people's concept of jazz is so small, but jazz comes in many different shapes, sizes, and
colors and is ever-evolving and blending with other genres to form new ones. I don't
see myself as a "jazz singer." Jazz is only one of the ingredients in the stew. I'm a
singer. I sing what comes out of me naturally, and I believe that's as it should be. I don't
believe in trying to sing a certain way to fit a particular genre. To me the art of singing
is best when it comes straight from within and there's not much thought involved. So I
hope I won't be pigeonholed as a certain type of singer. I just do me. 
SB: Listening to your albums it's obvious that you have a real love for jazz
music, and in particular jazz arrangements and instrumentation, but that is not the whole
story. Your voice is also very soulful and there are clear pop, R&B, and soul influences.
How did you come to combine all these different elements? 
NV: I don't try to. It's just a natural reflection of what's inside me. I grew up listening
to many different types of music and still do. I grew up with and still surround myself with
many different types of people, from different cultures and backgrounds. All of those
are influences of mine and formed part of who I am as an artist. It's only natural that it
comes out in my music. 
SB: I understand that when you began writing the material that eventually
became your debut album you had no intention of being the voice behind the songs. You
saw yourself as the songwriter but not the singer. What led to the turnaround? 
NV: Caté was the one who convinced me to start singing my own songs. I had initially
approached him to produce some songs I had written, with the intention of having them
sung by someone else. Caté convinced me that I could and should do it myself. And so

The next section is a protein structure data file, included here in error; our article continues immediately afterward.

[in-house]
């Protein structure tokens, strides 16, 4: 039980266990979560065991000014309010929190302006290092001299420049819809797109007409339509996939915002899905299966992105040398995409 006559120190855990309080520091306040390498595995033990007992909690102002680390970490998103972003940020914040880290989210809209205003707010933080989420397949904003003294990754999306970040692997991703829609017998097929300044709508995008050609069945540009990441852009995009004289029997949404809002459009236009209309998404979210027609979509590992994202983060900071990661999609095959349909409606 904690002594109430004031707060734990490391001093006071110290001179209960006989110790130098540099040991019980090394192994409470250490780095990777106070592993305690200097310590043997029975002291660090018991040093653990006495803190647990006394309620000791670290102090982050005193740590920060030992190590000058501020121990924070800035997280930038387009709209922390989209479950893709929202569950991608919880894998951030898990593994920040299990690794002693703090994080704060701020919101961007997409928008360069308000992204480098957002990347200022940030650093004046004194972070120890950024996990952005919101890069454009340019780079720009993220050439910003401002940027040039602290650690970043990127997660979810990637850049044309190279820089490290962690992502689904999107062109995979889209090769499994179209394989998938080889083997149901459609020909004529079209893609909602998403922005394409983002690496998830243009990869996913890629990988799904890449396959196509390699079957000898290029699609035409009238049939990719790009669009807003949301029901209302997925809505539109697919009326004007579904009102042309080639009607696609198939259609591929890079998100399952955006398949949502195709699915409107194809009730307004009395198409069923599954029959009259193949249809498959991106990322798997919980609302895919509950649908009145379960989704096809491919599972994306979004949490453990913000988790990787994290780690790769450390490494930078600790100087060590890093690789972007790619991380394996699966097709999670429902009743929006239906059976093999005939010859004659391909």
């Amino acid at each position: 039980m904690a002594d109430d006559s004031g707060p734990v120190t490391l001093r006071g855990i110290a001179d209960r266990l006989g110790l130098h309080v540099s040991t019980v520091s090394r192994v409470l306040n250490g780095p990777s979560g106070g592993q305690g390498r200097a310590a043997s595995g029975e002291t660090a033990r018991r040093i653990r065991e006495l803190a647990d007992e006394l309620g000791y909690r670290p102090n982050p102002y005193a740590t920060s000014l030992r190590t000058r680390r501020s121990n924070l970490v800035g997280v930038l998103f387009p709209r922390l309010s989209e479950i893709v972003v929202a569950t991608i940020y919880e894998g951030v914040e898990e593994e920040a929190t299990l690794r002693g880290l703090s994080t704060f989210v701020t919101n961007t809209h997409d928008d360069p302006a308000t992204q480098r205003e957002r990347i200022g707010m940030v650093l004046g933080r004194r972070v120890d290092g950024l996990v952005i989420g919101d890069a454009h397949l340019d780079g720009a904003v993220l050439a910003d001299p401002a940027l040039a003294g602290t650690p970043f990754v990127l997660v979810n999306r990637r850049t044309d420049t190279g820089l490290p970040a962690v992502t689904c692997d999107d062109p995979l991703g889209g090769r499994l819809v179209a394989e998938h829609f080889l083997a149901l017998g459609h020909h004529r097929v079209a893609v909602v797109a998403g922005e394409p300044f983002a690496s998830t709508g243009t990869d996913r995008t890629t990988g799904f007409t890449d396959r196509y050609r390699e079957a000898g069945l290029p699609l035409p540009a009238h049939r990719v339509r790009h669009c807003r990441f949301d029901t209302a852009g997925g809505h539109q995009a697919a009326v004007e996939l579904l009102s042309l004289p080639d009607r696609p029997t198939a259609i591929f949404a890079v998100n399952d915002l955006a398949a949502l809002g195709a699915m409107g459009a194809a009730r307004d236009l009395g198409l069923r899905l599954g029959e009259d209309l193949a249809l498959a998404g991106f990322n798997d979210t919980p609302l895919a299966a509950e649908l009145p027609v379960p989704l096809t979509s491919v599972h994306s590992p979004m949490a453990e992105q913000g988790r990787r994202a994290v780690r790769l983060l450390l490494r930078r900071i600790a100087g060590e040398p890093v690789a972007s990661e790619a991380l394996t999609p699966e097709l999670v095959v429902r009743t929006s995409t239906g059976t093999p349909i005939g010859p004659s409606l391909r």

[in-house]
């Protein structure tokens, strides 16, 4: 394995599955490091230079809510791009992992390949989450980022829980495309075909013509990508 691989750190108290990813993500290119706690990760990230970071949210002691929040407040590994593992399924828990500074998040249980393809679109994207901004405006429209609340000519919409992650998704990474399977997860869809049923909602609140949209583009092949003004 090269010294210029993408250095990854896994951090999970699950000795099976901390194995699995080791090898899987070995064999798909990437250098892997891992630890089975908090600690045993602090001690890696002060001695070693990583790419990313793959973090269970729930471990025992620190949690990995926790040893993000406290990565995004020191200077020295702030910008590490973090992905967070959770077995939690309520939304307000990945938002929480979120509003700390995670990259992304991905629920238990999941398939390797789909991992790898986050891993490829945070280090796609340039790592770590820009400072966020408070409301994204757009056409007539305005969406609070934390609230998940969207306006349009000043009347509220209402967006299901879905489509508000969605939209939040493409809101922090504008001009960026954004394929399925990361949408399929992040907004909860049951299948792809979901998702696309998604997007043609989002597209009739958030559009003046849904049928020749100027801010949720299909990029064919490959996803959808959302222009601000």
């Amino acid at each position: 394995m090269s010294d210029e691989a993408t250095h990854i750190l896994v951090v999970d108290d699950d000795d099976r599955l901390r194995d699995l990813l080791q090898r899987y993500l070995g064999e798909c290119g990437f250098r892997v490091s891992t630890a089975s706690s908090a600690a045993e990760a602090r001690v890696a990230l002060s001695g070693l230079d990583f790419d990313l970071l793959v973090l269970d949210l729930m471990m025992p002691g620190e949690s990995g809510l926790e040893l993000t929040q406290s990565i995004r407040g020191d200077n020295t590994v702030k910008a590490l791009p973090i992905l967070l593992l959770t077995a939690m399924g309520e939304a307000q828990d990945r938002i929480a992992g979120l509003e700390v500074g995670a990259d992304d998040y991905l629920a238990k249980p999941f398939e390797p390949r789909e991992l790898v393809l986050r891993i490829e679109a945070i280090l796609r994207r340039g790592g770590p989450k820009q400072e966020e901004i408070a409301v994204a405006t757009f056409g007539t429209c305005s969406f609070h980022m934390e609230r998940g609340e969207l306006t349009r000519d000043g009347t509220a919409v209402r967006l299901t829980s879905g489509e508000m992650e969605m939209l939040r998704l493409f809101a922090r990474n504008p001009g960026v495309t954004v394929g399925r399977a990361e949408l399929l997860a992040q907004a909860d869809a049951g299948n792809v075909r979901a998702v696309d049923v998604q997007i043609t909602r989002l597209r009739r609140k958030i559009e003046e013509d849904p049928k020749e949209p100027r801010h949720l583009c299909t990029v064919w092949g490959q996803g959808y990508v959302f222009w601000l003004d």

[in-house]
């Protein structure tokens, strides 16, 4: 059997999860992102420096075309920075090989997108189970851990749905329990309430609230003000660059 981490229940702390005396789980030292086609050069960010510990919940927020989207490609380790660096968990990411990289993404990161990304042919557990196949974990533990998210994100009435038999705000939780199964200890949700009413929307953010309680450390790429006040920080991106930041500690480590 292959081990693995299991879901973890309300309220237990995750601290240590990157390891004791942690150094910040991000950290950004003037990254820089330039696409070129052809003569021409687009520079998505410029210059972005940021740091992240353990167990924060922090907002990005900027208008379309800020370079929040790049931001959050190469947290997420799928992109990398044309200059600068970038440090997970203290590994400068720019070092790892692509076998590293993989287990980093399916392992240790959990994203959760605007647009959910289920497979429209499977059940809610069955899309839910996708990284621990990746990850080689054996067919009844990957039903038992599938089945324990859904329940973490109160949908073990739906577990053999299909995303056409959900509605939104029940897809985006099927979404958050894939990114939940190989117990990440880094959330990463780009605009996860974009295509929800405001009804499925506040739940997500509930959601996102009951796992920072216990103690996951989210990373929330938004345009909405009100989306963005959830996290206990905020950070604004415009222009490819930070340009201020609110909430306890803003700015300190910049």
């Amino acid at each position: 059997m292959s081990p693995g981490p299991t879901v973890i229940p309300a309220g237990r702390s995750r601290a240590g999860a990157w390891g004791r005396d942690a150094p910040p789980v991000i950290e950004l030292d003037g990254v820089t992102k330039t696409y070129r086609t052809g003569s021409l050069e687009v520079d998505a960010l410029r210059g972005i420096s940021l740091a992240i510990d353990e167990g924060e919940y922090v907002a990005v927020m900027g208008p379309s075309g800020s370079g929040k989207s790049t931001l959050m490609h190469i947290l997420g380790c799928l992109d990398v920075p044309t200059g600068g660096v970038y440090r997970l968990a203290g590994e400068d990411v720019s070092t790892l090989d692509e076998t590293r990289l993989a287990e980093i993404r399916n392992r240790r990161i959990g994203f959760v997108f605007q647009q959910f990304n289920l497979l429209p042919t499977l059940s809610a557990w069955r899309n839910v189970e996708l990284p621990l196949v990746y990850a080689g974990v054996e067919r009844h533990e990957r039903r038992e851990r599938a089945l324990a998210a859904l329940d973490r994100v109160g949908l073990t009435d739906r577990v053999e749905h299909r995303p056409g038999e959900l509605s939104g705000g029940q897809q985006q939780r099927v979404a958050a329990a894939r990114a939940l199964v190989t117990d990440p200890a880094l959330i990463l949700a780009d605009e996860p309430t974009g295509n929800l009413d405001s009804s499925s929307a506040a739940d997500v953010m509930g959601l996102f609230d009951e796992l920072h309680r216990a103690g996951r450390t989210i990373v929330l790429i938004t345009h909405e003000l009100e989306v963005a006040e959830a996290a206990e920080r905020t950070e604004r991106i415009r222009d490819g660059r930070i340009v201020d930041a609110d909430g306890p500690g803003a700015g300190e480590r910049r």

I did. And voilá, it worked out. I had no idea I would end up singing at all. I knew back
then that I liked to sing, but I had no idea my voice could touch so many people the way
it has. 
SB: The music industry has seen a big shift in recent years with many artists
deciding to take a more independent route as opposed to signing major label deals.
Where do you see yourself and how do you see this playing out in the future? 
NV: I think the music industry will continue to evolve. Right now independent artists
are able to promote and market themselves in ways that don't require a huge major
label. Which is a great thing because artists are able to have success making the music
they want to make and not give up creative control. This means music lovers are able
to access more great music that's outside of the mainstream. I think this will continue in
the future, especially as the internet becomes a more and more powerful tool for self-promotion. Where do I see myself? I want to continue to be myself as an artist, be
successful, and touch people all over the world. Whichever way allows all three of those to
happen, whether independent or signed, I'll go with. 
SB: You studied music business at university in New York, do you think this
has helped with your career up to now, and do you think it's important that artists have a
firm grasp of the business side of the industry as well as the creative side? 
NV: Absolutely, although it can be hard to be an artist and think about business at
the same time. The two use opposite sides of the brain. It's like trying to write with
both your left and right hand, which some people do very well, but most do not. I tend
to spend more time in artist mode than business mode. It comes more natural to me.
Thank God I have a manager to cross my t's and dot my i's. But whether you have
someone handle it for you or not, every artist should learn about the business. These
days it's possible to be an independent artist and be very successful. But that requires
knowledge about the business to promote and market yourself successfully. 
SB: We know you have only just released Love, Pop & Soul, but can you tell
us what you have lined up? Will you be touring or are you already at work on your next
NV: I'm currently seeking inspiration and writing songs for my next project. As I'm
writing, the lyrics and music are slowly taking shape. The amazing part is sitting down at
the piano and letting the story unfold on it's own. I can't wait to tell it.